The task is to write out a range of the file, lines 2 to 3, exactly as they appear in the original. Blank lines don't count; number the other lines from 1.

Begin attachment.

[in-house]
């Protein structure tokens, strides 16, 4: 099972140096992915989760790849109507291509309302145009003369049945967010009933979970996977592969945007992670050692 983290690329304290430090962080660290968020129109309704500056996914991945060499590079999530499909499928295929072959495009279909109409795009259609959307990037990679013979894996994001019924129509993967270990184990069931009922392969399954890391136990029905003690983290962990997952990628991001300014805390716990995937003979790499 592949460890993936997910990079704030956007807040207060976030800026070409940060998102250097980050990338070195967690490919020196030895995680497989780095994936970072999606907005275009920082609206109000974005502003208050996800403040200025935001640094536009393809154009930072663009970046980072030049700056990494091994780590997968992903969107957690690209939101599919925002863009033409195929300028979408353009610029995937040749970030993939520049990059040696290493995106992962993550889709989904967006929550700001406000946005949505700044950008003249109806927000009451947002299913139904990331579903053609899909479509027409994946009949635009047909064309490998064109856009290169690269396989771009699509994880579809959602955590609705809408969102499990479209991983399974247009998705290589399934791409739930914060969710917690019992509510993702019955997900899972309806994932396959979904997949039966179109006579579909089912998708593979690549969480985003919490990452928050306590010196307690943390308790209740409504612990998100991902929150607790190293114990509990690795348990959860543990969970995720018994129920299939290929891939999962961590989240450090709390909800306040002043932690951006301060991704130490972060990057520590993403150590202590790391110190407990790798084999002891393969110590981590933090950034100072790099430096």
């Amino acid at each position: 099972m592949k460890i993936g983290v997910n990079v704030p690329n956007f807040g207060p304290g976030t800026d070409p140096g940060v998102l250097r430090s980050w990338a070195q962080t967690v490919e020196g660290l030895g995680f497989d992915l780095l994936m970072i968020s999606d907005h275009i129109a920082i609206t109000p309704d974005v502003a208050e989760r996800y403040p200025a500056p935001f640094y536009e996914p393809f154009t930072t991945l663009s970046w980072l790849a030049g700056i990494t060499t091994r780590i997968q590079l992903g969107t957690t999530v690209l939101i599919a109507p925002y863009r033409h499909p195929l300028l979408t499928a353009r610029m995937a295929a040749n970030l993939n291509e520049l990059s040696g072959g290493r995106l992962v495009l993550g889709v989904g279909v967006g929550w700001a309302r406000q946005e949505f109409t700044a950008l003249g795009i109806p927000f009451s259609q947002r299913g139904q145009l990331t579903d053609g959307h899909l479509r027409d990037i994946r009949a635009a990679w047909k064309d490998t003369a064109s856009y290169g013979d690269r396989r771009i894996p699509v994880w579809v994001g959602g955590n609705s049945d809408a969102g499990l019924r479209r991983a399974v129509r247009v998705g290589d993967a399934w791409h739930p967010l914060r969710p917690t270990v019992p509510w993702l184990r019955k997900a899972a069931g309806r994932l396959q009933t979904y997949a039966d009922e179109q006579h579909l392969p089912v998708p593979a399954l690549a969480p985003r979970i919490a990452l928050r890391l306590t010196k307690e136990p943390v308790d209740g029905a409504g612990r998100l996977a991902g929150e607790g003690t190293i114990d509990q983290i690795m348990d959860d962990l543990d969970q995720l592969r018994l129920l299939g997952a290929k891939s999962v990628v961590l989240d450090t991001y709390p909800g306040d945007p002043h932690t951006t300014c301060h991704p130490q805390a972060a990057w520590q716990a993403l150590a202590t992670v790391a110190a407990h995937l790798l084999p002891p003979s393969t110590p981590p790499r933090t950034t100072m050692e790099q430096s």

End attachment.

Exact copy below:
């Protein structure tokens, strides 16, 4: 099972140096992915989760790849109507291509309302145009003369049945967010009933979970996977592969945007992670050692 983290690329304290430090962080660290968020129109309704500056996914991945060499590079999530499909499928295929072959495009279909109409795009259609959307990037990679013979894996994001019924129509993967270990184990069931009922392969399954890391136990029905003690983290962990997952990628991001300014805390716990995937003979790499 592949460890993936997910990079704030956007807040207060976030800026070409940060998102250097980050990338070195967690490919020196030895995680497989780095994936970072999606907005275009920082609206109000974005502003208050996800403040200025935001640094536009393809154009930072663009970046980072030049700056990494091994780590997968992903969107957690690209939101599919925002863009033409195929300028979408353009610029995937040749970030993939520049990059040696290493995106992962993550889709989904967006929550700001406000946005949505700044950008003249109806927000009451947002299913139904990331579903053609899909479509027409994946009949635009047909064309490998064109856009290169690269396989771009699509994880579809959602955590609705809408969102499990479209991983399974247009998705290589399934791409739930914060969710917690019992509510993702019955997900899972309806994932396959979904997949039966179109006579579909089912998708593979690549969480985003919490990452928050306590010196307690943390308790209740409504612990998100991902929150607790190293114990509990690795348990959860543990969970995720018994129920299939290929891939999962961590989240450090709390909800306040002043932690951006301060991704130490972060990057520590993403150590202590790391110190407990790798084999002891393969110590981590933090950034100072790099430096």
């Amino acid at each position: 099972m592949k460890i993936g983290v997910n990079v704030p690329n956007f807040g207060p304290g976030t800026d070409p140096g940060v998102l250097r430090s980050w990338a070195q962080t967690v490919e020196g660290l030895g995680f497989d992915l780095l994936m970072i968020s999606d907005h275009i129109a920082i609206t109000p309704d974005v502003a208050e989760r996800y403040p200025a500056p935001f640094y536009e996914p393809f154009t930072t991945l663009s970046w980072l790849a030049g700056i990494t060499t091994r780590i997968q590079l992903g969107t957690t999530v690209l939101i599919a109507p925002y863009r033409h499909p195929l300028l979408t499928a353009r610029m995937a295929a040749n970030l993939n291509e520049l990059s040696g072959g290493r995106l992962v495009l993550g889709v989904g279909v967006g929550w700001a309302r406000q946005e949505f109409t700044a950008l003249g795009i109806p927000f009451s259609q947002r299913g139904q145009l990331t579903d053609g959307h899909l479509r027409d990037i994946r009949a635009a990679w047909k064309d490998t003369a064109s856009y290169g013979d690269r396989r771009i894996p699509v994880w579809v994001g959602g955590n609705s049945d809408a969102g499990l019924r479209r991983a399974v129509r247009v998705g290589d993967a399934w791409h739930p967010l914060r969710p917690t270990v019992p509510w993702l184990r019955k997900a899972a069931g309806r994932l396959q009933t979904y997949a039966d009922e179109q006579h579909l392969p089912v998708p593979a399954l690549a969480p985003r979970i919490a990452l928050r890391l306590t010196k307690e136990p943390v308790d209740g029905a409504g612990r998100l996977a991902g929150e607790g003690t190293i114990d509990q983290i690795m348990d959860d962990l543990d969970q995720l592969r018994l129920l299939g997952a290929k891939s999962v990628v961590l989240d450090t991001y709390p909800g306040d945007p002043h932690t951006t300014c301060h991704p130490q805390a972060a990057w520590q716990a993403l150590a202590t992670v790391a110190a407990h995937l790798l084999p002891p003979s393969t110590p981590p790499r933090t950034t100072m050692e790099q430096s």